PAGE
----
Saturday, 8 October 2016

Down the rugged road to Nabwalya

The rugged road goes over the Muchinga Escarpment.

Stuck. Our 4x4 vehicle gets stuck in the sand in the South Luangwa National Park.


A PUFF of hot air hits my face as soon as I step out of the air-conditioned vehicle. It is a harsh welcome to Nabwalya, a vast chiefdom that lies 130 kilometres east of Mpika, in the Luangwa valley.
At the small Catholic mission, the only place that has a few Spartan rooms for lodging, I’m warned to never leave the door to my chalet open, to avoid snakes slipping in.
“There are many snakes around here. Yesterday I killed a spitting cobra right there,” says Father Weldemar Potrapeluk, pointing at the spot he killed the venomous serpent. He is the parish priest. One of his dogs is blind in one eye after an encounter with the spitting cobra.
I needn’t any stronger warning.
And yet, the first warning I got coming to Nabwalya was not about snakes, but the road that snakes over mountains and down the valley, connecting this remote area to Mpika town.
So how do you get to Nabwalya? By four-wheel drive vehicle, only.
That is so official that on the turn-off from the Great North Road to Nabwalya, a poster says “Strictly 4x4.”
The 110 kilometre road, if it can be called that at all, is an old elephant trail. Many years ago, the elephants made this trail as they hiked from the valley to the plateau, crossing the Muchinga Escarpment, the geographical feature that gives this province its name.
Then the humans took it up, but did little to improve on it. It still resembles an elephant trail, and offers a huge challenge to both vehicle and driver.
In places, the road is so jagged that it makes even walking a challenge. Twice while trying to help the driver negotiate his way on the steep slopes and between rocks, I slipped over the loose stones, bruising my hand.
At several intervals, the road cuts across streams and gullies – I counted 28 of them. Nature must have been very busy here. The streams are completely dry now, but come November when the rains are in full swing, they will come alive, rushing towards the Luangwa River.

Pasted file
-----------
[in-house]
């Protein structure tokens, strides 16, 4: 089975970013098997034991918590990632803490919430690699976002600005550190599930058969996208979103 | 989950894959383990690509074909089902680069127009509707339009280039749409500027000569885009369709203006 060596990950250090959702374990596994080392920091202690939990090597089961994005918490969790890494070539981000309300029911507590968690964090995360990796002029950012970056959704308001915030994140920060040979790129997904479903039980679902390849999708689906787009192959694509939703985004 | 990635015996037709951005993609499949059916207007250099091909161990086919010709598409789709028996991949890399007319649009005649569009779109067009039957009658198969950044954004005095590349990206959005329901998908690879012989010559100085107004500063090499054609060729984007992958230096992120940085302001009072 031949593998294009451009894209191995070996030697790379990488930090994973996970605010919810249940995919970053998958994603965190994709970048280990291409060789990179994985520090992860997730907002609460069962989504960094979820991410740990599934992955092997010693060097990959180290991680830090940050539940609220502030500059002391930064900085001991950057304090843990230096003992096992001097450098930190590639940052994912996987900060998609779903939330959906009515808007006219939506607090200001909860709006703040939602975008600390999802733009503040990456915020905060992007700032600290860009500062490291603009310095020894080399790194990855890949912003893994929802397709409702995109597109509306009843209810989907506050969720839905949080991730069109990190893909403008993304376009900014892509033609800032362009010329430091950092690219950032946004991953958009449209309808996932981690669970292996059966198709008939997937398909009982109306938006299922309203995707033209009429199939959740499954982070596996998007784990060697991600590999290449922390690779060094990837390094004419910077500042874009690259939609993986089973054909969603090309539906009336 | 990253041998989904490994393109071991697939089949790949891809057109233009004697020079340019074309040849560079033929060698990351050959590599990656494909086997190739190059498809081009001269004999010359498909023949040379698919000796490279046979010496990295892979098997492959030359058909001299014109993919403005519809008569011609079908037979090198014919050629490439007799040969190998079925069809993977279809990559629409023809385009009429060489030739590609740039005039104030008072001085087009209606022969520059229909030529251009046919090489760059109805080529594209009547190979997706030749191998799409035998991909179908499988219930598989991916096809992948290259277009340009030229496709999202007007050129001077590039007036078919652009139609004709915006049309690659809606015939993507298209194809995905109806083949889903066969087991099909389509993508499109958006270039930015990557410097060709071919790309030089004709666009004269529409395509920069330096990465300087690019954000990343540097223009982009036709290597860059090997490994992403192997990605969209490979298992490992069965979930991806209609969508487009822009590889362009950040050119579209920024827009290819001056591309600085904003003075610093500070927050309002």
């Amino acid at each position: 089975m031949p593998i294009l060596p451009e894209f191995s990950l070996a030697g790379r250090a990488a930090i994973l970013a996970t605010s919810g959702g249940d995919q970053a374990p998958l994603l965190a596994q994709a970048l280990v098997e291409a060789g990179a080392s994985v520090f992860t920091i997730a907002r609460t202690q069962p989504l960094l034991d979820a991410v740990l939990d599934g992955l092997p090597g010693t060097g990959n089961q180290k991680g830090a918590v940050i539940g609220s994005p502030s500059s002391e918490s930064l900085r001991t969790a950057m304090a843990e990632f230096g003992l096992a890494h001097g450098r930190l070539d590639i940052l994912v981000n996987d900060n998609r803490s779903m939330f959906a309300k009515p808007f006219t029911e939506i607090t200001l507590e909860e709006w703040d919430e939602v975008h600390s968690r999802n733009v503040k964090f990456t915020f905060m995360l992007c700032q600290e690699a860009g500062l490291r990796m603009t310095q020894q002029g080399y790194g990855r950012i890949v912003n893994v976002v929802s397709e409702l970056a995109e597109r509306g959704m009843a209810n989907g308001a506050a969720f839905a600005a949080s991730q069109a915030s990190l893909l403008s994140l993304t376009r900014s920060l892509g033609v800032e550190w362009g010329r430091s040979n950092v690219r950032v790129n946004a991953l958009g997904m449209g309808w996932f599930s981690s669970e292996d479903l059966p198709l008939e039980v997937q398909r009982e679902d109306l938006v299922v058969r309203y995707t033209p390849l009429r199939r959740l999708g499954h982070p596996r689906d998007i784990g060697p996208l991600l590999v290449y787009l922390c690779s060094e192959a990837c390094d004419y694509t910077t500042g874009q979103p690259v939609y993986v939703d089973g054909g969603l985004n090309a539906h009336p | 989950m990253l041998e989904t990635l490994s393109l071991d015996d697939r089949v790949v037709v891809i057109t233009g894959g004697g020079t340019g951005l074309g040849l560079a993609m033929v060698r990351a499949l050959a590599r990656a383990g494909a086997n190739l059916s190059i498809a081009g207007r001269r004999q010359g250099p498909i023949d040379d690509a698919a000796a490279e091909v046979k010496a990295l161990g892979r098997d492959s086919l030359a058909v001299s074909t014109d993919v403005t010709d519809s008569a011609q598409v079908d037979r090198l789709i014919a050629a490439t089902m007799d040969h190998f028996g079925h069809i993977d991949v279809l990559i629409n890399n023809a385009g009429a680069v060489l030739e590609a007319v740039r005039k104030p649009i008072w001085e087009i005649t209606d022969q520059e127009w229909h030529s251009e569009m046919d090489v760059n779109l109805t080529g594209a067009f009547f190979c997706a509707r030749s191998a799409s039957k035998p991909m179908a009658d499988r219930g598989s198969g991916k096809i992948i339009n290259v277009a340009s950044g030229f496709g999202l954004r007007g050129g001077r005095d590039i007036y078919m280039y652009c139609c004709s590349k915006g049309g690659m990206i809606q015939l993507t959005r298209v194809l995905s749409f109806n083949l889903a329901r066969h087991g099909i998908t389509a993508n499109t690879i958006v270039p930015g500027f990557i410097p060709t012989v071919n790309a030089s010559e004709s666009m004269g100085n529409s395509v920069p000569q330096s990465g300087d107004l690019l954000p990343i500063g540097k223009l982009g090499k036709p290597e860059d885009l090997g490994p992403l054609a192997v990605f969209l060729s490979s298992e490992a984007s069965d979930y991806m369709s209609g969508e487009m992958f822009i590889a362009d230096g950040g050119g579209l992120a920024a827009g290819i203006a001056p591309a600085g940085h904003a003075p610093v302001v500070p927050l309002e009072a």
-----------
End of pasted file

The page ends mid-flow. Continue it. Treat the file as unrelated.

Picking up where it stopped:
The Luangwa River, itself, is nothing but a large seasonal stream that gets bone dry between rains.
There are no bridges across the streams, which makes this road impassable for half-year.
After covering 60 kilometres of the journey, our 4x4 pick-up gets stuck in the soft sand, digging in as the driver tries to power out, and resting on its diff. For 20 minutes, we are probably sitting duck for the lions out there, for this road runs for several kilometres between the South Luangwa National Park and the Munyamadzi game management area. My only comfort lies in the armed wildlife police officer accompanying us.
In other places, the road is overlaid with pebbles, while some parts are dried up marshlands with baked clay that bears footprints of various game, including elephant and buffalo.
But the biggest challenge is the Muchinga Escarpment. On top of the mountain, there is a rusty poster warning motorists about the steepness of the road.
It is said that many first-time drivers on this road give up at this point, daunted by the escarpment, which offers a five-kilometre incline. Driving down is hard, driving up is even harder.
The rugged road zigzags on the mountainside, and on a good clear day, you can see the road from 20 kilometres, cutting through the expansive wilderness.
Then you drive into the Luangwa valley, with its punishing heat, and if you drive with the windows open, there are the pesky tsetse flies with their stinging bites to contend with.
With this tough terrain, a distance that would take about one hour on a normal road takes us six hours, and is a great toll on our bodies and minds.
Many who drive this road vow never to do it again.
But spare a thought for the 13,800 inhabitants of Nabwalya, who do not have the luxury of a four-wheel drive vehicle, and who have no choice but to travel on this road.